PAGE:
Emma-Kate Swann and Bob Rosen have written a potentially life-altering book, CONSCIOUS: The Power of Awareness in Business and Life, with a major premise that we should go farther than mindfulness to become more conscious about ourselves and what might be holding us back from achieving personal and business success. This book will touch a raw nerve in the sense that it encourages all of us to took an introspective look into our own lives to better understand what blocks us from not only achieving success but from attaining more meaning and fulfillment. As a pioneer in the field of neuroleadership (applying emerging knowledge of the brain to leading ourselves and others), I encourage everyone to read this book and take action. Many of us, including those in the corporate world, have overcome our reluctance to incorporate mindfulness into our daily personal and business lives. It used to be a ‘no-no’ to discuss meditation in the workplace but it is clear that mindfulness has had an extraordinary impact on managers and employees in business – the research overwhelmingly supports this.

However, Swann and Rosen suggest that being mindful is not enough. They make a convincing case that simply being mindful is insufficient – that we must go beyond mindfulness and explore our brains to better understand what blocks us from attaining our goals in life. The author calls this exploration becoming “conscious” – with the end result driving concrete changes in our behaviors that bring enhanced success in our personal and business lives. It is clear that we fear exploring our inner selves as we are unaware of and afraid of the output that might come out. Indeed, this could be a painful exercise for some. Thus, we decide to avoid any exercise in self-reflection. Unfortunately, while we might avoid short term pain, we create far greater longer term issues for ourselves by keeping emotions pent up in our subconscious brains. Here’s some of the things that the field of neuroleadership teaches us:

  • The major purpose of the brain is survival.
  • There are two major modes of processing in the brain: unconscious and conscious.
  • Emotions are processed unconsciously and yet drive our behavior.
  • Thus, we are unaware of inner thoughts that drive our behavior.
  • We rely on our rational brain (residing in the neocortex) to drive our behavior in our personal and business lives when it is really the emotional part of our brain (residing in the limbic system) that drive our behavior.
  • It is only through a process of self-examination that we can unlock the emotional parts of our brains and better understand our inner motivations that drive behavior.
  • The field of neuroscience offers us exciting new tools that help us better understand ourselves in a non-threatening manner. For example, we know that the use of visual storytelling is incredibly powerful in helping tell our personal stories in a fun, non-threatening and revealing manner. This process does not involve any psychological deep dives.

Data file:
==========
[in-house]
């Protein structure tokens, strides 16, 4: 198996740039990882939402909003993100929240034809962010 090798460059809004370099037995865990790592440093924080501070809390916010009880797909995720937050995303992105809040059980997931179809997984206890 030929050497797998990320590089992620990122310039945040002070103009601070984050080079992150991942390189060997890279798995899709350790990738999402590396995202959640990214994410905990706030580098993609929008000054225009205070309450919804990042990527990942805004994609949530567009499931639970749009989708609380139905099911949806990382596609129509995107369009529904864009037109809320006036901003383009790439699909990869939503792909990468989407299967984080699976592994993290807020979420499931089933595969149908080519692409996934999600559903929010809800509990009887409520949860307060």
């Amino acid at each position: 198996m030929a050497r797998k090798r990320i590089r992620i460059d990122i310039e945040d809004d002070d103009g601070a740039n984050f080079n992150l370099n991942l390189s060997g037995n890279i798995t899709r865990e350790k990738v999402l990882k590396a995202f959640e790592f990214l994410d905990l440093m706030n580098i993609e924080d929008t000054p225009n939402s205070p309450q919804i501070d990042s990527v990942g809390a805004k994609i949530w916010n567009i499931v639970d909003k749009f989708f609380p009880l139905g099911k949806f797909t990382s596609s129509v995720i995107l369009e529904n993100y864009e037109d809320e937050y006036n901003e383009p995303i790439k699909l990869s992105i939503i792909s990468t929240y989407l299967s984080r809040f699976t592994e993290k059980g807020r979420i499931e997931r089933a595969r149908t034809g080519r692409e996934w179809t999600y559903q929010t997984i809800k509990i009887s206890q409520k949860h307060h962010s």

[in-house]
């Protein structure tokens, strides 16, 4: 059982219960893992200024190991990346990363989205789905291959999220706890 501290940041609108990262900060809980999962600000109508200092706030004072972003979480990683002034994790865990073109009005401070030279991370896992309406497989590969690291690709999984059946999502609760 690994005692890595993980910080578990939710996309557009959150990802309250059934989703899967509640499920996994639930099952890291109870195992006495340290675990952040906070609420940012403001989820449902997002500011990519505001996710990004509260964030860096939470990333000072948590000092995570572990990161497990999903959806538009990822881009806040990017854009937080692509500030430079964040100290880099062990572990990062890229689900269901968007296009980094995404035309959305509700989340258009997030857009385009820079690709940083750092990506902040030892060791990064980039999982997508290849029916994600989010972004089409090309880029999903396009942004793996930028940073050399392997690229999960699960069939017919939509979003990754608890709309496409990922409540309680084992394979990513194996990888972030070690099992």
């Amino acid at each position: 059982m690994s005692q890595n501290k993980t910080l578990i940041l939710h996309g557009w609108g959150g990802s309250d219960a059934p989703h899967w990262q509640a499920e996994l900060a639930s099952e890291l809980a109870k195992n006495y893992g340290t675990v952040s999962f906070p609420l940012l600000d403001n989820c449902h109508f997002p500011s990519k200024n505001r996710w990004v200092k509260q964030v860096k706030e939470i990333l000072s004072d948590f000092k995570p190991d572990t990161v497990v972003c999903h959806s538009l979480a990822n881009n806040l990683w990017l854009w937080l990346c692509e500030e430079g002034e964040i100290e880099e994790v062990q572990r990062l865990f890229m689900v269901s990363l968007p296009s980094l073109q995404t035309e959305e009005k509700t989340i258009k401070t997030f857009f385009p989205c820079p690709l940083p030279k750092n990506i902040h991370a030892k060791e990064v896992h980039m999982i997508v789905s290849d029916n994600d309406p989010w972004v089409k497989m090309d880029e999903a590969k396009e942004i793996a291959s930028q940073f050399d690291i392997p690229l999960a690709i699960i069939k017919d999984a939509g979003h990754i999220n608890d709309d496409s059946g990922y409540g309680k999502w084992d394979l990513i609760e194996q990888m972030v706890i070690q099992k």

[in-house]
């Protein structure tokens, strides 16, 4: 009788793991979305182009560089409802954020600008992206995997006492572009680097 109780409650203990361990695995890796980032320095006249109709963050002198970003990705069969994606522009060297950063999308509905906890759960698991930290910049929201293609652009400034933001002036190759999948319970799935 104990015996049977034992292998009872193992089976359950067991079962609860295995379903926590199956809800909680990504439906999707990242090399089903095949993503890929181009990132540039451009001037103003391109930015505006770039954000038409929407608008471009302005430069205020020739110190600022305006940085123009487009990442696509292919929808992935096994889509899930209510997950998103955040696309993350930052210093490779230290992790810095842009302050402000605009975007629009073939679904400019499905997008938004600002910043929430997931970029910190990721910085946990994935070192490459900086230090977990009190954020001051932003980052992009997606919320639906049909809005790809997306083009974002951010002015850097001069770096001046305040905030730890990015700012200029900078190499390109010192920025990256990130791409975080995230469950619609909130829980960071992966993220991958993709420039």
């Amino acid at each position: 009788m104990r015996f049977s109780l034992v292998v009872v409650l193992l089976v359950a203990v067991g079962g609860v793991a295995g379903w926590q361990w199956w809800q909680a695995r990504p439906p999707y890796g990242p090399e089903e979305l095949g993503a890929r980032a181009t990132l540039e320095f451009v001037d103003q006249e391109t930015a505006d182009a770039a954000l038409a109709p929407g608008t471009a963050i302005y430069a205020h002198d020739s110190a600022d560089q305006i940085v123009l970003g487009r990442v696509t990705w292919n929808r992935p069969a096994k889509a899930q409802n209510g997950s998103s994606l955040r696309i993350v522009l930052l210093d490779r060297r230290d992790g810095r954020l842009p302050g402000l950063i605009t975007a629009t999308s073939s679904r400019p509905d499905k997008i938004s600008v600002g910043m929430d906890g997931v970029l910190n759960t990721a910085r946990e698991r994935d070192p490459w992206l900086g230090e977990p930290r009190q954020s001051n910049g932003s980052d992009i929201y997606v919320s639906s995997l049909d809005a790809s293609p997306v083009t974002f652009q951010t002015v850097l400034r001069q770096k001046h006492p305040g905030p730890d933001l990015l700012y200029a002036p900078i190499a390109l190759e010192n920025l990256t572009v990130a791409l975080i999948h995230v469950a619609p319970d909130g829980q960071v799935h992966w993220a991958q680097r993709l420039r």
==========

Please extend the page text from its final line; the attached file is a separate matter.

We must overcome our fear of self-exploration because the long term benefits far exceed short term pain. Telling your life story from both  rational and emotional perspectives is actually very liberating. Much of the emotional baggage we have unconsciously stored in our brains is really not our fault because they have been there since childhood. You had no control over the circumstances under which you were born and lived in your baby and toddler years. You had no control over your physical form, choice of parents and siblings, your living conditions and economic circumstances, etc.

The human brain’s major development years are between the ages of two to seven. During these years, the brain is in survival mode and deploys survival behaviors to overcome threatening situations. Thus, having screaming parents during your childhood years could result in you using short term survival techniques (such as hiding under the bed, always trying to please your parents, bullying others, etc.) that become encoded in your brain – resulting in negative behaviors in adulthood (in the workplace, home life and other spheres of life). It was not your fault that you were born under these circumstances and yet they drive your behavior in your adult life. A process of telling your personal story and becoming more conscious of your hidden emotions frees you from the maladaptive behaviors that inevitably result later on in life. The use of visual storytelling also helps you understand unconscious emotions resulting form your adolescent (another major growth phase of the brain) and adult years.

I highly recommend reading CONSCIOUS: The Power of Awareness in Business and Life. I totally agree that it is important for you to overcome your fears of examining your life – of becoming conscious of what motivates you and drives your behavior. It will be the most important activity you ever do. Contact Robert Paris for more information of how neuroleadership is positively changing coaching and team building techniques.